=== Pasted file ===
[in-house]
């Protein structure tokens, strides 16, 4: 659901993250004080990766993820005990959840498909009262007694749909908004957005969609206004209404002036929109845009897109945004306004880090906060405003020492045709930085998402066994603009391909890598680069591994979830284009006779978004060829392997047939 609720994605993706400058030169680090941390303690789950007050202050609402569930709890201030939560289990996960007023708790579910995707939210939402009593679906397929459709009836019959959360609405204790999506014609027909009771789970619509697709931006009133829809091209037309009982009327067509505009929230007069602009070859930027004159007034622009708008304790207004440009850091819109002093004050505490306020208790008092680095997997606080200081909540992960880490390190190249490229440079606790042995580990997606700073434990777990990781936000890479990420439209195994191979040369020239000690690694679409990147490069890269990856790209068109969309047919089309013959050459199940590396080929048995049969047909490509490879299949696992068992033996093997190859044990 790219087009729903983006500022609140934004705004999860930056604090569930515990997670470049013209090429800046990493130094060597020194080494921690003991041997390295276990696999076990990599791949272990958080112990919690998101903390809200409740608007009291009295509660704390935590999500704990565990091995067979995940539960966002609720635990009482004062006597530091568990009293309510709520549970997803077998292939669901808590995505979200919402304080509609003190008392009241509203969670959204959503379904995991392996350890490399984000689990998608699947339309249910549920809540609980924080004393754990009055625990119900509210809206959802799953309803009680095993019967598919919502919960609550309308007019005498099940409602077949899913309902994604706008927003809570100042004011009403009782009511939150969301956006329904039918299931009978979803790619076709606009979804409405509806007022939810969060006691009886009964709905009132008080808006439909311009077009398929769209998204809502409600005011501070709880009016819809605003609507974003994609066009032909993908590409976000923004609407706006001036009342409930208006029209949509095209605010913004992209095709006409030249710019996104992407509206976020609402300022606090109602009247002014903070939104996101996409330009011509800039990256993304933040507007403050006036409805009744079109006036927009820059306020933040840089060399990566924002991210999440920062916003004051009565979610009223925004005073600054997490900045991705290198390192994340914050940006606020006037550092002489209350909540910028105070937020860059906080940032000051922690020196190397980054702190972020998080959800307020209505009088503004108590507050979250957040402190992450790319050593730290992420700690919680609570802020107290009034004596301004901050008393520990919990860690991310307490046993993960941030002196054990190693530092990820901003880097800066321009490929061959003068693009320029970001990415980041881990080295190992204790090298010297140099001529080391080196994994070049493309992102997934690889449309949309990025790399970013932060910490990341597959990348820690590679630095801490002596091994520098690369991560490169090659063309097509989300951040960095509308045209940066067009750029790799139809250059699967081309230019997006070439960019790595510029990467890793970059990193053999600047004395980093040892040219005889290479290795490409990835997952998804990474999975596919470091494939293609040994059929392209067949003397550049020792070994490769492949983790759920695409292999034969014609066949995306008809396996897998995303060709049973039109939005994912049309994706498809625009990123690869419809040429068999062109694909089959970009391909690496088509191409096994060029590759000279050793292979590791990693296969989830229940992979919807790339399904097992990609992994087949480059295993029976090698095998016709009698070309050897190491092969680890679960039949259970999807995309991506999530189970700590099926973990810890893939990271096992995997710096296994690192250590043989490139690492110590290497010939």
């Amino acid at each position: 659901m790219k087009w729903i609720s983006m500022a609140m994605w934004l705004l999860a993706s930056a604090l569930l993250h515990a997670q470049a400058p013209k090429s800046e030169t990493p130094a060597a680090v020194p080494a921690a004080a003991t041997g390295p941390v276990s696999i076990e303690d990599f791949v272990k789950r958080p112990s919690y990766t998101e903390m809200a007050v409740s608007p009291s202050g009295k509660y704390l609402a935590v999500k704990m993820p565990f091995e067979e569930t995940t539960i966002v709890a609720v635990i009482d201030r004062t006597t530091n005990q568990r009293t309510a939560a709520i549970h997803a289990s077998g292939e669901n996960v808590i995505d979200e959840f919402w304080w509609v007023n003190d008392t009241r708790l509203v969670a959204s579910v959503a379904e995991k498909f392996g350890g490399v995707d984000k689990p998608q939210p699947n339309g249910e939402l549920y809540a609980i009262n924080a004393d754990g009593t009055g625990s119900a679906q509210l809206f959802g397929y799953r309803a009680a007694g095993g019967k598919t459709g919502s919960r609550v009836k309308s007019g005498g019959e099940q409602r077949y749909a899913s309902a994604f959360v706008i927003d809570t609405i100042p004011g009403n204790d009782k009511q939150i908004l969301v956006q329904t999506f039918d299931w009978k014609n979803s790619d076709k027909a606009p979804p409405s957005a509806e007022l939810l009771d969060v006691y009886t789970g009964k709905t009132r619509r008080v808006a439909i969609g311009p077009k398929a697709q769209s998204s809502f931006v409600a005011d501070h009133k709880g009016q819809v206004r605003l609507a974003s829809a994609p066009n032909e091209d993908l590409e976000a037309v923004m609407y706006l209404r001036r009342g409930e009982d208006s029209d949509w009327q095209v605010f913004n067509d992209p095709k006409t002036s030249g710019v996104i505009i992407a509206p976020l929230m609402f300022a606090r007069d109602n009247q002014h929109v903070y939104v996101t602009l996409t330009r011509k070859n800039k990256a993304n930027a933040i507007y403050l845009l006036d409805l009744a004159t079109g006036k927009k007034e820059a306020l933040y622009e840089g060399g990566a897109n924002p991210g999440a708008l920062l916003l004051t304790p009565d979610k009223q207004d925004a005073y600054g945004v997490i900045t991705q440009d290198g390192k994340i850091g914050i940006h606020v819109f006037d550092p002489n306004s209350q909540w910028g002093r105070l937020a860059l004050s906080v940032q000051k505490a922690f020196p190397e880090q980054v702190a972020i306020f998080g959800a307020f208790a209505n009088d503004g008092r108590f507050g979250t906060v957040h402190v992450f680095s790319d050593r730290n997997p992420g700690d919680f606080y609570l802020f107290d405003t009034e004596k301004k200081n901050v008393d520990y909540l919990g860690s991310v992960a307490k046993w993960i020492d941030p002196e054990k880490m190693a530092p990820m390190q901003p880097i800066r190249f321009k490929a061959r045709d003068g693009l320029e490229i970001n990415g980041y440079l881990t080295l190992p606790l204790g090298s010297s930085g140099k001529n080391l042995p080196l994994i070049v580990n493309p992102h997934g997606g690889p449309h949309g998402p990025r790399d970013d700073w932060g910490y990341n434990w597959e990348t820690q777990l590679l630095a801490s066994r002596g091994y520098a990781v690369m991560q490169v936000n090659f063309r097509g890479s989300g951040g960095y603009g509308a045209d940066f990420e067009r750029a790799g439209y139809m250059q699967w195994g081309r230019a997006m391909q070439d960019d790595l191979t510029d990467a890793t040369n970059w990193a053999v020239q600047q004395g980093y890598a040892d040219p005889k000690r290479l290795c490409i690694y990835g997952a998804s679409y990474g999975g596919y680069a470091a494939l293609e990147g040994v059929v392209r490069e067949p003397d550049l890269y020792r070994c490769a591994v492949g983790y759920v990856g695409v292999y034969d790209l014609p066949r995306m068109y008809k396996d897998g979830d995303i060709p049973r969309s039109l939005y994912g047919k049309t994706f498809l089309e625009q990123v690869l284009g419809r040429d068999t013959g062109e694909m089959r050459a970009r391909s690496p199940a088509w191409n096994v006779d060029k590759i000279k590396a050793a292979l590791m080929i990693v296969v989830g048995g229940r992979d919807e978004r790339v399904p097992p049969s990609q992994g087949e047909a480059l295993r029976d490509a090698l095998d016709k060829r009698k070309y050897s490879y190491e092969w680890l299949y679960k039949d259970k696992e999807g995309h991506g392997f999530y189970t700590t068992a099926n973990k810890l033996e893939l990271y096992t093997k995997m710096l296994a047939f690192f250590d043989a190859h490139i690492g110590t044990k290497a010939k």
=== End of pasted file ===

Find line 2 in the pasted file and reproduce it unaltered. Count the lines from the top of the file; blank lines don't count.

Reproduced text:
């Protein structure tokens, strides 16, 4: 659901993250004080990766993820005990959840498909009262007694749909908004957005969609206004209404002036929109845009897109945004306004880090906060405003020492045709930085998402066994603009391909890598680069591994979830284009006779978004060829392997047939 609720994605993706400058030169680090941390303690789950007050202050609402569930709890201030939560289990996960007023708790579910995707939210939402009593679906397929459709009836019959959360609405204790999506014609027909009771789970619509697709931006009133829809091209037309009982009327067509505009929230007069602009070859930027004159007034622009708008304790207004440009850091819109002093004050505490306020208790008092680095997997606080200081909540992960880490390190190249490229440079606790042995580990997606700073434990777990990781936000890479990420439209195994191979040369020239000690690694679409990147490069890269990856790209068109969309047919089309013959050459199940590396080929048995049969047909490509490879299949696992068992033996093997190859044990 790219087009729903983006500022609140934004705004999860930056604090569930515990997670470049013209090429800046990493130094060597020194080494921690003991041997390295276990696999076990990599791949272990958080112990919690998101903390809200409740608007009291009295509660704390935590999500704990565990091995067979995940539960966002609720635990009482004062006597530091568990009293309510709520549970997803077998292939669901808590995505979200919402304080509609003190008392009241509203969670959204959503379904995991392996350890490399984000689990998608699947339309249910549920809540609980924080004393754990009055625990119900509210809206959802799953309803009680095993019967598919919502919960609550309308007019005498099940409602077949899913309902994604706008927003809570100042004011009403009782009511939150969301956006329904039918299931009978979803790619076709606009979804409405509806007022939810969060006691009886009964709905009132008080808006439909311009077009398929769209998204809502409600005011501070709880009016819809605003609507974003994609066009032909993908590409976000923004609407706006001036009342409930208006029209949509095209605010913004992209095709006409030249710019996104992407509206976020609402300022606090109602009247002014903070939104996101996409330009011509800039990256993304933040507007403050006036409805009744079109006036927009820059306020933040840089060399990566924002991210999440920062916003004051009565979610009223925004005073600054997490900045991705290198390192994340914050940006606020006037550092002489209350909540910028105070937020860059906080940032000051922690020196190397980054702190972020998080959800307020209505009088503004108590507050979250957040402190992450790319050593730290992420700690919680609570802020107290009034004596301004901050008393520990919990860690991310307490046993993960941030002196054990190693530092990820901003880097800066321009490929061959003068693009320029970001990415980041881990080295190992204790090298010297140099001529080391080196994994070049493309992102997934690889449309949309990025790399970013932060910490990341597959990348820690590679630095801490002596091994520098690369991560490169090659063309097509989300951040960095509308045209940066067009750029790799139809250059699967081309230019997006070439960019790595510029990467890793970059990193053999600047004395980093040892040219005889290479290795490409990835997952998804990474999975596919470091494939293609040994059929392209067949003397550049020792070994490769492949983790759920695409292999034969014609066949995306008809396996897998995303060709049973039109939005994912049309994706498809625009990123690869419809040429068999062109694909089959970009391909690496088509191409096994060029590759000279050793292979590791990693296969989830229940992979919807790339399904097992990609992994087949480059295993029976090698095998016709009698070309050897190491092969680890679960039949259970999807995309991506999530189970700590099926973990810890893939990271096992995997710096296994690192250590043989490139690492110590290497010939």